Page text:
12. Add Web widget to Help Center / Website
Web Widget is a great way to receive tickets because unlike emails you have much more control over the submission process and results. You can define mandatory custom ticket fields to collect the required details for further workflows (see p. 2 above). Check other useful resources for setting up and customizing Web Widget.
13. Add Google Play and App Store integrations
With Mobile SDK from Zendesk, you can add your Help Center and Tickets experience into mobile apps with almost zero-coding efforts. Finally, you can do a lot of custom things with your custom developments (check SDK documentation).
15. Install apps for online shops, delivery systems, and other integrations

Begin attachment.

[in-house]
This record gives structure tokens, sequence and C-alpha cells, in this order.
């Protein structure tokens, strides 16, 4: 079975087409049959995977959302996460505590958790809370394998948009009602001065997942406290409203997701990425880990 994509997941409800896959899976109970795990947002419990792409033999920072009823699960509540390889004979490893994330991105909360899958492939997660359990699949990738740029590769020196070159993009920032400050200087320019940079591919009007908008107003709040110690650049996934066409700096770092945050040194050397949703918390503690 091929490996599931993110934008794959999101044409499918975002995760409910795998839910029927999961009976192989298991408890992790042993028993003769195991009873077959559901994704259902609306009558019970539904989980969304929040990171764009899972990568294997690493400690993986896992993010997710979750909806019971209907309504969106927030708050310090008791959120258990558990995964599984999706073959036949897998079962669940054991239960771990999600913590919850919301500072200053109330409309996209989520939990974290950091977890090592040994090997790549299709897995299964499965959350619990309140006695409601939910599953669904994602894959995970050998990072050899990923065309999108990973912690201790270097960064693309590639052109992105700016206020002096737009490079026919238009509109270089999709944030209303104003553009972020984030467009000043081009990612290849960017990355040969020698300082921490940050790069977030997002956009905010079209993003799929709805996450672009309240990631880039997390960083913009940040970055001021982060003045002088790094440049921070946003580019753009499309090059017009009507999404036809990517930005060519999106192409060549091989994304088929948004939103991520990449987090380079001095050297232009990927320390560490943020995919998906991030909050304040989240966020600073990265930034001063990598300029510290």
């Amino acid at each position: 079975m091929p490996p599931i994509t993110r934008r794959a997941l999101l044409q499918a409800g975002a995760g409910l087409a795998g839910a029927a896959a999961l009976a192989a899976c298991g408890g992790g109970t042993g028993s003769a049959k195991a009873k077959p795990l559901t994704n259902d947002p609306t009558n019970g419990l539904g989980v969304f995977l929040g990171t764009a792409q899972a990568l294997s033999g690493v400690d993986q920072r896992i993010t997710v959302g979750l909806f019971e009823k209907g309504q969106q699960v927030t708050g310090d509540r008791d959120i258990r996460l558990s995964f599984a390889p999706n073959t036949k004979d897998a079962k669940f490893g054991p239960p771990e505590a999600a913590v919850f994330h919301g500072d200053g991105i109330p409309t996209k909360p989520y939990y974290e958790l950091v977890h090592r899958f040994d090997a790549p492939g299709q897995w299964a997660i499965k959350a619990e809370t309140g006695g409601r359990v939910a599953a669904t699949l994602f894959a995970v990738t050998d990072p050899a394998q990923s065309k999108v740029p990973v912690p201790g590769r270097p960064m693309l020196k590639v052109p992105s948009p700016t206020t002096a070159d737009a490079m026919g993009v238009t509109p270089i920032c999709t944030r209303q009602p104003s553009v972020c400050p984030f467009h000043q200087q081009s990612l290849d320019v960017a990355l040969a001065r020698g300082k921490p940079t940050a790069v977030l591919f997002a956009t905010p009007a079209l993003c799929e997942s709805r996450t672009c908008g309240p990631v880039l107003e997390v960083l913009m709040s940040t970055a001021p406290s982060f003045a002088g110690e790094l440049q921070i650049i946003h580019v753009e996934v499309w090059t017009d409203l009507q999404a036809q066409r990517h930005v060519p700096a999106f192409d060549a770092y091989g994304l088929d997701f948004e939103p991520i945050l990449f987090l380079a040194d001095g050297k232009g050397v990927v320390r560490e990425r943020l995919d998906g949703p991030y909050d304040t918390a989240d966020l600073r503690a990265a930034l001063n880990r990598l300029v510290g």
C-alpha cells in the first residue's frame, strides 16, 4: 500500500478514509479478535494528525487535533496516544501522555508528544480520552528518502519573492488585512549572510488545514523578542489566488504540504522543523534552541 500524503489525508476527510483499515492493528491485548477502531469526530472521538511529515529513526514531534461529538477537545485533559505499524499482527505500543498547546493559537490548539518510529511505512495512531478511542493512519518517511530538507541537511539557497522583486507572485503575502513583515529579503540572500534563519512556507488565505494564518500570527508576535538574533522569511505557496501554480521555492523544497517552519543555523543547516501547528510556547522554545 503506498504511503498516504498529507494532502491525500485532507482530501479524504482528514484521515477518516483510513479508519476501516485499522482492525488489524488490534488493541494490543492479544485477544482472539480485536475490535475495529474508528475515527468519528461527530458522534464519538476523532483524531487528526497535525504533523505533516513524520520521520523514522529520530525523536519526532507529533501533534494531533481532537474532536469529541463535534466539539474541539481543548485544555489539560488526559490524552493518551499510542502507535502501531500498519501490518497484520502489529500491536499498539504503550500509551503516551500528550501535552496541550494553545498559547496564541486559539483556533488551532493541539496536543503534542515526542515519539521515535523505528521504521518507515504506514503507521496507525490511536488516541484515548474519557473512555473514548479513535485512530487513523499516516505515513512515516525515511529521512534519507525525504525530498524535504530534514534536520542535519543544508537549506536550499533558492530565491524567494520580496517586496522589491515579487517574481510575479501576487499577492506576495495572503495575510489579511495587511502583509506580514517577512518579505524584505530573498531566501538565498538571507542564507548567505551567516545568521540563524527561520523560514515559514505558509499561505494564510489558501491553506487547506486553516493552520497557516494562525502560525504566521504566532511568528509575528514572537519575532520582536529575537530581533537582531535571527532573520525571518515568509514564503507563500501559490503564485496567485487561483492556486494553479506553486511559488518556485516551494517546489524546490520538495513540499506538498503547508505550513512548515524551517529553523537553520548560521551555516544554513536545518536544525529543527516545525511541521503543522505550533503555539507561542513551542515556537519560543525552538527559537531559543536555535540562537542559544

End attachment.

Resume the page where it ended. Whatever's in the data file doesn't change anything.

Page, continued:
16. Add avatars in agent profiles
Looking more human is better than a no-name Support Agent. You can use your real photos or create custom avatars using tools like this.
17. Add signatures in agent profiles
Signatures are useful for providing branded contact details, links etc. They add a bit more personalization to your customer service. You can add individual and branded signatures and design them very differently using Markdown. I always suggest keeping them short until you don't need to have long ones for some specific reason. For more control over signatures you can use Zignatures or Signature 4 Groups apps.
18. Add your brand name to Email template
Default Email template in Zendesk has a footer placeholder like "This email is a service from YourZendeskName". You can remove it or replace it with your own text like "This email is a service from BRAND X".
19. Change Help Center address to branded one